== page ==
Drawing on the feminist poststructuralist perspective, the current study explored the usernames adopted by female users of Ninisite, that is, a Persian discussion forum, and aimed at identifying their identity markers. To this end, a corpus of 947 usernames in Ninisite was compiled. Using thematic analysis, the recurrent themes in the usernames were pinpointed, which led to the identification of six themes as identity markers, namely, gender, religion/ideology, ethnicity, occupation/profession, being humorous, and sense of uniqueness. With regard to the socioculturally unique context of Iran, a continuum of specificity versus generality can be observed in the usernames on Ninisite, with specificity emphasizing differences, sense of uniqueness, and individualization of the users, and generality highlighting neutrality, commonalities, and conventionality.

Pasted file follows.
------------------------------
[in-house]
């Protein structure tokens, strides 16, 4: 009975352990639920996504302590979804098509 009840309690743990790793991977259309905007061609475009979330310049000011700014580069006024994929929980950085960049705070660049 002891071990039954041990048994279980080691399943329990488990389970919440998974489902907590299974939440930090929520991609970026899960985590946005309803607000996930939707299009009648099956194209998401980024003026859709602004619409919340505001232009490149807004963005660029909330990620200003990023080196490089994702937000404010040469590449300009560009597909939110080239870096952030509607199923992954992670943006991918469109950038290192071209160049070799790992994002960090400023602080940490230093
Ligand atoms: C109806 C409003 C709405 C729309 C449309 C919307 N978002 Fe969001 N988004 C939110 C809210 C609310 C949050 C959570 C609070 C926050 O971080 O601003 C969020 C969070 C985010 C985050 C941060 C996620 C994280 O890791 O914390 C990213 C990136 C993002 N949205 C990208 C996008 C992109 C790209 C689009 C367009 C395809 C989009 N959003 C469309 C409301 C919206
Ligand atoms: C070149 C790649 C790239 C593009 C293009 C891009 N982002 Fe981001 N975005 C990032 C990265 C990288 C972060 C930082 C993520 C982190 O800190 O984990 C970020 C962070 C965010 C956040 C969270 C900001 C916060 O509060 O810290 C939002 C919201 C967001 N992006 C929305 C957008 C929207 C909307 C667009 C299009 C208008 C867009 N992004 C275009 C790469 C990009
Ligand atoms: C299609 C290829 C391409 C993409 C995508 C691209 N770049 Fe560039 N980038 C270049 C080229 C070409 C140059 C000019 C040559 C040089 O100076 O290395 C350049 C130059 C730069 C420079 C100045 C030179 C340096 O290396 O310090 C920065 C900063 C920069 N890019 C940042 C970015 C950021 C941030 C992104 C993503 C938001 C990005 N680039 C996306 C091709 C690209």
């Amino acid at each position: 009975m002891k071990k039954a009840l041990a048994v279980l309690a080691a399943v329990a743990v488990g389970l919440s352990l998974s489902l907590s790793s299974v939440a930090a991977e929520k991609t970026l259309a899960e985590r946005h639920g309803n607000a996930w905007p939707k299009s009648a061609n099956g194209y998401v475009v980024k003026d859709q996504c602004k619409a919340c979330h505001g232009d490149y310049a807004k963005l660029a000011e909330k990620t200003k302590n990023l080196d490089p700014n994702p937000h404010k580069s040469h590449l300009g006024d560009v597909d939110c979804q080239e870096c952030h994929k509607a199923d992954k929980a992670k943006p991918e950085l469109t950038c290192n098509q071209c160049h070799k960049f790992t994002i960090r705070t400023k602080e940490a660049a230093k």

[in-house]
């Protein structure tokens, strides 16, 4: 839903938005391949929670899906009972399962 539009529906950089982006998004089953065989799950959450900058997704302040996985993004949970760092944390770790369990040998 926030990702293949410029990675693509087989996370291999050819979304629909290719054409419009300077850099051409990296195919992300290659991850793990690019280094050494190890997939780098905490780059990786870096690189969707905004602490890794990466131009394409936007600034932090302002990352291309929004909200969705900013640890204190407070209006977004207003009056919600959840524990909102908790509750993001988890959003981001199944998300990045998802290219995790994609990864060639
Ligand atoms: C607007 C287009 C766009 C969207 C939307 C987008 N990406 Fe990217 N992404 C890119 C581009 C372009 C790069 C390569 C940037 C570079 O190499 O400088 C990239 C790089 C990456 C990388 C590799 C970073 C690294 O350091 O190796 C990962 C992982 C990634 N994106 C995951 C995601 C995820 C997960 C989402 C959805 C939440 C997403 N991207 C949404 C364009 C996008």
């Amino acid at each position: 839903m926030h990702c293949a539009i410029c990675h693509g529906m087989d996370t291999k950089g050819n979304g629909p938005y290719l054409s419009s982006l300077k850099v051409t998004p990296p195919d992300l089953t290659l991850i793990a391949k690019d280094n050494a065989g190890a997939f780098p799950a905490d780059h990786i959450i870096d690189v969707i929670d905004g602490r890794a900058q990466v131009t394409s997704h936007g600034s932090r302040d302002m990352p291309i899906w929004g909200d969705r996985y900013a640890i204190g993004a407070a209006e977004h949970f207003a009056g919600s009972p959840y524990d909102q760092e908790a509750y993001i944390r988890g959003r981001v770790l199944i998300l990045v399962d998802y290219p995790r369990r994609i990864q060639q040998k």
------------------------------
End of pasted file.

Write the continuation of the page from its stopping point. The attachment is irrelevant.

Keywords

  • identity
  • sociolinguistics
  • Ninisite
  • linguistic analysis
Open Access

Testing the impact of paraverbal irony signals. Experimental study on verbal irony identification in face-to-face and computer-mediated communication

Published Online: 24 Mar 2022
Page range: 65 - 84

Abstract

Abstract